Lava Floors and Black Holes

Remember when the floor was lava?  When, as a kid, you’d hop from one couch cushion to another which you had carefully positioned like lily pads on the family room floor to escape the burning inferno underneath you.

It was always a very Indiana Jones scene. But, you knew how to escape. You knew how to even though you had never seen lava in real life, had no idea how hot it actually was, had any concept for how it moves, where it comes from, what it’s made of or any of those mildly critical details.

You just knew the floor was covered in an icky, slow, thick fire – in theory. You didn’t know lava, but you knew it.

lava beach
Finally feeling the lava, after it cooled off.

That’s what I thought of when I heard about the first photograph this week of a black hole. Its level of incredible-ness (I know that’s not a word, but it fits here) can not be understated. And it’s not even the photograph itself that got me, although it was badass and represented an example where politics and borders aside, we humans can actually work together for the greater good.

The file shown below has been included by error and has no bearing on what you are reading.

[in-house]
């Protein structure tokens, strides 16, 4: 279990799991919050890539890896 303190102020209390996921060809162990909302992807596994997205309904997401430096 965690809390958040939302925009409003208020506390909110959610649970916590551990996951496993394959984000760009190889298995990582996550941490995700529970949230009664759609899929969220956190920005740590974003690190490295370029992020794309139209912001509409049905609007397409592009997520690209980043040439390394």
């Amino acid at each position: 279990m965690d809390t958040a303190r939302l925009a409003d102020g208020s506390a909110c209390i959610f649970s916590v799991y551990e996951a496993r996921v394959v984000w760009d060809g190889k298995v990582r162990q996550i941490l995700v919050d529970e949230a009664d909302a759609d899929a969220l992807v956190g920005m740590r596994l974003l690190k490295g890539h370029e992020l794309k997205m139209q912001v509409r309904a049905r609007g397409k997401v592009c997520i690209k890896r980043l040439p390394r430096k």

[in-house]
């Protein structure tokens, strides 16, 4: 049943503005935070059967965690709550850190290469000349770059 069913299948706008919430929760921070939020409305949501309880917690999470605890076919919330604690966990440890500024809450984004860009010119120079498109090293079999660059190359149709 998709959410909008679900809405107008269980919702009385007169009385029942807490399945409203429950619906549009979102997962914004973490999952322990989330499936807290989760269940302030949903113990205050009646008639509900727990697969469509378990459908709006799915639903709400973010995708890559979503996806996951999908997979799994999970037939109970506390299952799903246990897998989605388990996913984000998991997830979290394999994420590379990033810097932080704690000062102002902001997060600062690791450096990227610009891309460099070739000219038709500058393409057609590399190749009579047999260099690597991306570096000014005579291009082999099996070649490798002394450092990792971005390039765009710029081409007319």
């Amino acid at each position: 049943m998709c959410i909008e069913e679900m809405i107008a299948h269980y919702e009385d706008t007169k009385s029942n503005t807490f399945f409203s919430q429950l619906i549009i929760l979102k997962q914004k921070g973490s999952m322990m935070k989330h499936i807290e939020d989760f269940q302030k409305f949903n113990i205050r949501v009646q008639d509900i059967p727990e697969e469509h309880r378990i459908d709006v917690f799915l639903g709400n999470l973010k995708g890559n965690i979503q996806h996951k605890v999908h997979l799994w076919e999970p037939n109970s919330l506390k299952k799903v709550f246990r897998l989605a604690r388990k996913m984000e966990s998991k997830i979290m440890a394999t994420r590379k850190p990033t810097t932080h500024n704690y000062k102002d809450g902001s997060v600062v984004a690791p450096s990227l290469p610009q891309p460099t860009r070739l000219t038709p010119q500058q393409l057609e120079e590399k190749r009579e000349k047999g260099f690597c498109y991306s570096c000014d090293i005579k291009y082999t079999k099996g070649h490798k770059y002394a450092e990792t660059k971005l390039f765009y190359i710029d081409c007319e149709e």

What was incredible to me is that I don’t remember a time I didn’t know about black holes. Because they’ve always been there, like lava on the family room floor, in theory. And I’m just a schmo.

I’ve always known that black holes exist. Right? Didn’t you? They just were…out there, somewhere. It’s something we knew. And they’d swallow you, and anything else within reach, right up. They were like this real myth. And that was okay because I am just a person, not a scientist.

That’s what gets me. That’s the magical part of this whole black hole glamor shot moment.

For a profession that is rooted in evidenced-based practice, believing something exists because a theory said so, without proof, had to be a really wild thing for scientists all these years. And beyond that, the fact that scientists knew about black holes eons ago (I don’t know how many years exactly at this moment) without the luxury of the technology we have today is…mind-blowing.

It also makes me wonder if Einstein had friends. To think this one photograph of a black hole serves as proof for his theory of relativity, one he put together a century ago, is so difficult to comprehend.

He had to have friends, I know, but friends who were smart enough to carry conversation with him? Doubtful. Friends who could play “the floor is lava?” No doubt.